Ellen DeGeneres broke down in tears as she and a host of stars were awarded America's highest civilian honour by President Barack Obama.
The Presidential Medal of Freedom recognises "especially meritorious contributions" to the national interests, security or culture of the United States.
Obama called this year's group of honourees a "particularly impressive class", with Tom Hanks and Robert De Niro recognised alongside fellow film stars Robert Redford and Cicely Tyson.
Music stars Bruce Springsteen and Diana Ross and basketball greats Michael Jordan and Kareem Abdul-Jabbar were also honoured.
"I am the president, he is The Boss," Obama said of Bruce during the presentation at the White House.
Ellen wiped away tears as Obama praised her influence on the gay rights movement and said it was easy to forget the difficulties she faced when she came out as gay in 1997.
"What an incredible burden that was to bear, to risk her career like that," he said. "People don't do that very often, and then to have the hopes of millions on your shoulders."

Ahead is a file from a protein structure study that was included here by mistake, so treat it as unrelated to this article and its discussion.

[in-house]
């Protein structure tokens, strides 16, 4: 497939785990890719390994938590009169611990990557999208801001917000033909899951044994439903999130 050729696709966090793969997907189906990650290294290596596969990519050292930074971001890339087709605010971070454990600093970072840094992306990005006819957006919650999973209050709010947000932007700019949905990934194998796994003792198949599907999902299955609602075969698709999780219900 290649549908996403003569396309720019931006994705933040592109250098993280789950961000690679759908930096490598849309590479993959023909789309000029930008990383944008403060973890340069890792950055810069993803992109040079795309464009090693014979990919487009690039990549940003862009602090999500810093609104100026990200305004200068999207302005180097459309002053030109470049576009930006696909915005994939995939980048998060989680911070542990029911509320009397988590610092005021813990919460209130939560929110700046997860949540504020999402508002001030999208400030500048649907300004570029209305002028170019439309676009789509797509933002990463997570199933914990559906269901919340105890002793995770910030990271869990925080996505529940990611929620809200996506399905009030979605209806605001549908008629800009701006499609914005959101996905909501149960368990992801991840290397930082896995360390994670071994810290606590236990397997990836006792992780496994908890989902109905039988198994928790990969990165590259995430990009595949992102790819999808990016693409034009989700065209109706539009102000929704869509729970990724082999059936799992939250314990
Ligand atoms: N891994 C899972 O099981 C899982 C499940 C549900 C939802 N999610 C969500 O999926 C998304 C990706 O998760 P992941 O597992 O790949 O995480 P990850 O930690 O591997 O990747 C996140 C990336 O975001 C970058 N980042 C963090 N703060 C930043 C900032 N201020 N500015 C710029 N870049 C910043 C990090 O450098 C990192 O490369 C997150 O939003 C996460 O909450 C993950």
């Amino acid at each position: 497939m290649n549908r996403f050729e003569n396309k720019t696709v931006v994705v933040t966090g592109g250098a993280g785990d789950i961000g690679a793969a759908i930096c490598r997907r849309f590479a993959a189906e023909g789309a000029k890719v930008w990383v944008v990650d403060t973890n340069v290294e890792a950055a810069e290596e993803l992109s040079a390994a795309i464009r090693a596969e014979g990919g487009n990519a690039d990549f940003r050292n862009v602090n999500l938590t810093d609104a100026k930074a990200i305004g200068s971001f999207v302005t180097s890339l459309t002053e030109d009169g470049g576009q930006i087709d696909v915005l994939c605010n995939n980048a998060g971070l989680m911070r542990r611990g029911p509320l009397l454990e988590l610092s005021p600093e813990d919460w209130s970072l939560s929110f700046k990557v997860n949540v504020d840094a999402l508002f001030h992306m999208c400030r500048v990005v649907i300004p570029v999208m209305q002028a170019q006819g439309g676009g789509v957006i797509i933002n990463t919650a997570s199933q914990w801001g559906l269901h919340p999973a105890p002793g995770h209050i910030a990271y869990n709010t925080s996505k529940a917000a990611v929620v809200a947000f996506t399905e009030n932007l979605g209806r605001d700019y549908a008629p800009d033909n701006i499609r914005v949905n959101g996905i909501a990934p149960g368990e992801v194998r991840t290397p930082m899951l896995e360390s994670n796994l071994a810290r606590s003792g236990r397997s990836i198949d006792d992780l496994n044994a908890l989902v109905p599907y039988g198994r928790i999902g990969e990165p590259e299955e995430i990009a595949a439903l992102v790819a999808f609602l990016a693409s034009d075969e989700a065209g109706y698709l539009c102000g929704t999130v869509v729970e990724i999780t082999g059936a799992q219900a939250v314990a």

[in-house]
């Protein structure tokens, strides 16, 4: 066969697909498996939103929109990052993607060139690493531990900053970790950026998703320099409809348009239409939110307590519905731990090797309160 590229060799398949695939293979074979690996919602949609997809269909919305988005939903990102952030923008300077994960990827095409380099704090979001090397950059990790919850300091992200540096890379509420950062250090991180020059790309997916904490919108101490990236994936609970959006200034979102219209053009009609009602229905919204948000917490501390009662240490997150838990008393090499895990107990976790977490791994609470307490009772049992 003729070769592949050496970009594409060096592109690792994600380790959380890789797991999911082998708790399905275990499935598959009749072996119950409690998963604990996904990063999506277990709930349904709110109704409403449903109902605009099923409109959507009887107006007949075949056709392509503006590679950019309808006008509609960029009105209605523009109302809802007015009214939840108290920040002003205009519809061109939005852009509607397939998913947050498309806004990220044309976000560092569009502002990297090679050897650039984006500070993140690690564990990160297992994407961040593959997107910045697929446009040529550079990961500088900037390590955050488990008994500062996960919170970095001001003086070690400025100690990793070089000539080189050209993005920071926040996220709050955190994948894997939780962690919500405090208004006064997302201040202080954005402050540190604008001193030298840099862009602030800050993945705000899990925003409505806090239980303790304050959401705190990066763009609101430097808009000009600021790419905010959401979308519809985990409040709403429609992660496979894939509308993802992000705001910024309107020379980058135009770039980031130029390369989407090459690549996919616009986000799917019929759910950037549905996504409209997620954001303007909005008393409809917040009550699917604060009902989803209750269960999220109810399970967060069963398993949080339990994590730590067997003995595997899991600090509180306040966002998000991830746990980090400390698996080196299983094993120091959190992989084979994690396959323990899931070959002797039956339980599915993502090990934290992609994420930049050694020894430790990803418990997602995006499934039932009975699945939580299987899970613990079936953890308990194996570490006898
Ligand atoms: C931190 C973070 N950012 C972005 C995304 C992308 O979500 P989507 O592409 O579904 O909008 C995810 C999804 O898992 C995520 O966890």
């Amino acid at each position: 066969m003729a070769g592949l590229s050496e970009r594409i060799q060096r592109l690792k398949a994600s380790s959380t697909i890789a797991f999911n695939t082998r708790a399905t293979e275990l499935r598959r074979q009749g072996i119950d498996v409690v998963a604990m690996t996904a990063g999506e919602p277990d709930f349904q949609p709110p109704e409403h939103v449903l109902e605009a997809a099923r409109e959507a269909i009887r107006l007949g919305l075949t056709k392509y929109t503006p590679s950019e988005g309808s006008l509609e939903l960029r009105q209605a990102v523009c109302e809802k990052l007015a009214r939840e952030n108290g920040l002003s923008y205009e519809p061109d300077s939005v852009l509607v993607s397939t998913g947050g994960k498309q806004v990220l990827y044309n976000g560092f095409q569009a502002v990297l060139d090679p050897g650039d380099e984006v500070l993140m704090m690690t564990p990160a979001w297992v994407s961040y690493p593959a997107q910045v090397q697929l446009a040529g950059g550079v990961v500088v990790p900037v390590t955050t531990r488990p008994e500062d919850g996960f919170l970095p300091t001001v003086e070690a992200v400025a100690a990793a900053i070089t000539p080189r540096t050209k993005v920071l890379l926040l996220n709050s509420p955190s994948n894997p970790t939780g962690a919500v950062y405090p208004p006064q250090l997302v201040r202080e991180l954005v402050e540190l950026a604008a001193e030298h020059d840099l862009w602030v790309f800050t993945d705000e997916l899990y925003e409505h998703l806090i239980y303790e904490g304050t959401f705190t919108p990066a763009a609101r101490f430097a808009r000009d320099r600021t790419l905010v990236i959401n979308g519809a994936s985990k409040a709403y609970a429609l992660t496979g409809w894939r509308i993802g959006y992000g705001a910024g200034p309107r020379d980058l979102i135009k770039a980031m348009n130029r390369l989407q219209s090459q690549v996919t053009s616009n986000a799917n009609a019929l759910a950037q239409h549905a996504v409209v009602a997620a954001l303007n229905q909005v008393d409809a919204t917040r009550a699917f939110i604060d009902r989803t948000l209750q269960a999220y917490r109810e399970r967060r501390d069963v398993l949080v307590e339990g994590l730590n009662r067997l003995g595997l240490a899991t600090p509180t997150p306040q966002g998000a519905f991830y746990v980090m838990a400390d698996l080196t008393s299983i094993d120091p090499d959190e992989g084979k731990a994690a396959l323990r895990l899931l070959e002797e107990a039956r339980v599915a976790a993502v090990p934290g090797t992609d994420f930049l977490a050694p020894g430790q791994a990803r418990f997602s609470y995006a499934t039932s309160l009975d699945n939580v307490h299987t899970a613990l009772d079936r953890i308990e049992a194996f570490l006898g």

The host of the Ellen show was initially unable to enter the White House after she forget her official ID.
But she later revealed she had been allowed into the building as she posted a video of the group of Medal of Freedom winners taking part in a mannequin challenge.
Microsoft founder Bill Gates and his wife Melinda were recognised for their philanthropy work.
Other honourees included sports broadcaster Vin Scully, inventor Richard Garwin, architect Frank Gehry, computer scientist Margaret H. Hamilton and Saturday Night Live producer Lorne Michaels.